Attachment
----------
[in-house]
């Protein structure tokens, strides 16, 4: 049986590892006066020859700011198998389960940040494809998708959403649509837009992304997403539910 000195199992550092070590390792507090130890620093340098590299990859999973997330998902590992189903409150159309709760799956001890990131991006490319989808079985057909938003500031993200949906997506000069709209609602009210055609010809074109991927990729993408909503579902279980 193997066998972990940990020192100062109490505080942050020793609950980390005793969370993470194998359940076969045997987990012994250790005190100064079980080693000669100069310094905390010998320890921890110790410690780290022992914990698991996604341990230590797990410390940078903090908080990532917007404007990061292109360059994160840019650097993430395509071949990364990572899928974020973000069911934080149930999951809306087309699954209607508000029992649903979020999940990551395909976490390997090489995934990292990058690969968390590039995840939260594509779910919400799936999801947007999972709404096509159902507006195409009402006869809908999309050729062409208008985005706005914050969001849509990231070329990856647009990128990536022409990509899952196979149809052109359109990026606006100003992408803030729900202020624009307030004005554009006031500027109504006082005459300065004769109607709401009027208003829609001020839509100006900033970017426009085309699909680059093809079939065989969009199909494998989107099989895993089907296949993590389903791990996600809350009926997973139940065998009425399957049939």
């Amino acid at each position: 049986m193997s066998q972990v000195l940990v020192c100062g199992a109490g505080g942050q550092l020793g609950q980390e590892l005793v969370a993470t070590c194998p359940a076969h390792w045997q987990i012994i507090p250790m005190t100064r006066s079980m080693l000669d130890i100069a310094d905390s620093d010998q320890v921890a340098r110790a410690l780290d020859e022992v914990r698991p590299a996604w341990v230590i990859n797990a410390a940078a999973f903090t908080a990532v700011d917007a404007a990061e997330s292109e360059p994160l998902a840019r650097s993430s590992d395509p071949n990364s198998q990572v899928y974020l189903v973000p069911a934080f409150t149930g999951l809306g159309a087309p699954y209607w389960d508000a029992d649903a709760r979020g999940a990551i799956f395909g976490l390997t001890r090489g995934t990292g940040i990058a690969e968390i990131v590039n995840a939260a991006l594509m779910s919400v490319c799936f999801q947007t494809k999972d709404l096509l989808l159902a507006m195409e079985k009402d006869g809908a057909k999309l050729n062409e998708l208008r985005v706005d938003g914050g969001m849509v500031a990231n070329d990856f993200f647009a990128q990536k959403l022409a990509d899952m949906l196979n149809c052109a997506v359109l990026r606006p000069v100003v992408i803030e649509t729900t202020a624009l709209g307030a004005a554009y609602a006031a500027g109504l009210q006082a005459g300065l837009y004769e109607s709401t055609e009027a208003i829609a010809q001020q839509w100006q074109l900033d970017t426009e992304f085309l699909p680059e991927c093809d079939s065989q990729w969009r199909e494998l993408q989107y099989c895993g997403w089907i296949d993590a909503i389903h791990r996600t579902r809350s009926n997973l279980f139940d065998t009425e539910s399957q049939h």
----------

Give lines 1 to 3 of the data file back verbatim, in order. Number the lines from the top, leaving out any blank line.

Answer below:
[in-house]
């Protein structure tokens, strides 16, 4: 049986590892006066020859700011198998389960940040494809998708959403649509837009992304997403539910 000195199992550092070590390792507090130890620093340098590299990859999973997330998902590992189903409150159309709760799956001890990131991006490319989808079985057909938003500031993200949906997506000069709209609602009210055609010809074109991927990729993408909503579902279980 193997066998972990940990020192100062109490505080942050020793609950980390005793969370993470194998359940076969045997987990012994250790005190100064079980080693000669100069310094905390010998320890921890110790410690780290022992914990698991996604341990230590797990410390940078903090908080990532917007404007990061292109360059994160840019650097993430395509071949990364990572899928974020973000069911934080149930999951809306087309699954209607508000029992649903979020999940990551395909976490390997090489995934990292990058690969968390590039995840939260594509779910919400799936999801947007999972709404096509159902507006195409009402006869809908999309050729062409208008985005706005914050969001849509990231070329990856647009990128990536022409990509899952196979149809052109359109990026606006100003992408803030729900202020624009307030004005554009006031500027109504006082005459300065004769109607709401009027208003829609001020839509100006900033970017426009085309699909680059093809079939065989969009199909494998989107099989895993089907296949993590389903791990996600809350009926997973139940065998009425399957049939």
């Amino acid at each position: 049986m193997s066998q972990v000195l940990v020192c100062g199992a109490g505080g942050q550092l020793g609950q980390e590892l005793v969370a993470t070590c194998p359940a076969h390792w045997q987990i012994i507090p250790m005190t100064r006066s079980m080693l000669d130890i100069a310094d905390s620093d010998q320890v921890a340098r110790a410690l780290d020859e022992v914990r698991p590299a996604w341990v230590i990859n797990a410390a940078a999973f903090t908080a990532v700011d917007a404007a990061e997330s292109e360059p994160l998902a840019r650097s993430s590992d395509p071949n990364s198998q990572v899928y974020l189903v973000p069911a934080f409150t149930g999951l809306g159309a087309p699954y209607w389960d508000a029992d649903a709760r979020g999940a990551i799956f395909g976490l390997t001890r090489g995934t990292g940040i990058a690969e968390i990131v590039n995840a939260a991006l594509m779910s919400v490319c799936f999801q947007t494809k999972d709404l096509l989808l159902a507006m195409e079985k009402d006869g809908a057909k999309l050729n062409e998708l208008r985005v706005d938003g914050g969001m849509v500031a990231n070329d990856f993200f647009a990128q990536k959403l022409a990509d899952m949906l196979n149809c052109a997506v359109l990026r606006p000069v100003v992408i803030e649509t729900t202020a624009l709209g307030a004005a554009y609602a006031a500027g109504l009210q006082a005459g300065l837009y004769e109607s709401t055609e009027a208003i829609a010809q001020q839509w100006q074109l900033d970017t426009e992304f085309l699909p680059e991927c093809d079939s065989q990729w969009r199909e494998l993408q989107y099989c895993g997403w089907i296949d993590a909503i389903h791990r996600t579902r809350s009926n997973l279980f139940d065998t009425e539910s399957q049939h």